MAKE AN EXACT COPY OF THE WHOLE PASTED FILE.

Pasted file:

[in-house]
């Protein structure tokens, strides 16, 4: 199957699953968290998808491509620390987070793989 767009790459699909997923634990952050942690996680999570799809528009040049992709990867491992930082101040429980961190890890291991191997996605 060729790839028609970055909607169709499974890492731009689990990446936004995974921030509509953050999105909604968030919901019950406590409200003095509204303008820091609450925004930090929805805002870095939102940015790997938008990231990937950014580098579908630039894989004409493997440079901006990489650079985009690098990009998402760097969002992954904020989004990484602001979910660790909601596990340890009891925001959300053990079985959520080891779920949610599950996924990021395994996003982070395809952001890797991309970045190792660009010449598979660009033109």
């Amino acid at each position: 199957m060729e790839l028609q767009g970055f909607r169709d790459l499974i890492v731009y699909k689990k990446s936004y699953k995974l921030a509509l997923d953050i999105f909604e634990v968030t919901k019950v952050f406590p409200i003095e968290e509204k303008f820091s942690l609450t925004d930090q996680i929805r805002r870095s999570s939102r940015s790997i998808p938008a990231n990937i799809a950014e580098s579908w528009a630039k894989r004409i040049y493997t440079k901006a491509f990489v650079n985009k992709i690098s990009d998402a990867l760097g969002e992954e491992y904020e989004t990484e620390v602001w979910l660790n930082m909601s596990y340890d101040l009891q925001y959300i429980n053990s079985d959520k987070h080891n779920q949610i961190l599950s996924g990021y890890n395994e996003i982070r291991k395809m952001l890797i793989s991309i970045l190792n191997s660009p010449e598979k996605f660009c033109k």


[in-house]
């Protein structure tokens, strides 16, 4: 199957699953968290998808491509620390987070793989 767009790459699909997923634990952050942690996680999570799809528009040049992709990867491992930082101040429980961190890890291991191997996605 060729790839028609970055909607169709499974890492731009689990990446936004995974921030509509953050999105909604968030919901019950406590409200003095509204303008820091609450925004930090929805805002870095939102940015790997938008990231990937950014580098579908630039894989004409493997440079901006990489650079985009690098990009998402760097969002992954904020989004990484602001979910660790909601596990340890009891925001959300053990079985959520080891779920949610599950996924990021395994996003982070395809952001890797991309970045190792660009010449598979660009033109």
């Amino acid at each position: 199957m060729e790839l028609q767009g970055f909607r169709d790459l499974i890492v731009y699909k689990k990446s936004y699953k995974l921030a509509l997923d953050i999105f909604e634990v968030t919901k019950v952050f406590p409200i003095e968290e509204k303008f820091s942690l609450t925004d930090q996680i929805r805002r870095s999570s939102r940015s790997i998808p938008a990231n990937i799809a950014e580098s579908w528009a630039k894989r004409i040049y493997t440079k901006a491509f990489v650079n985009k992709i690098s990009d998402a990867l760097g969002e992954e491992y904020e989004t990484e620390v602001w979910l660790n930082m909601s596990y340890d101040l009891q925001y959300i429980n053990s079985d959520k987070h080891n779920q949610i961190l599950s996924g990021y890890n395994e996003i982070r291991k395809m952001l890797i793989s991309i970045l190792n191997s660009p010449e598979k996605f660009c033109k």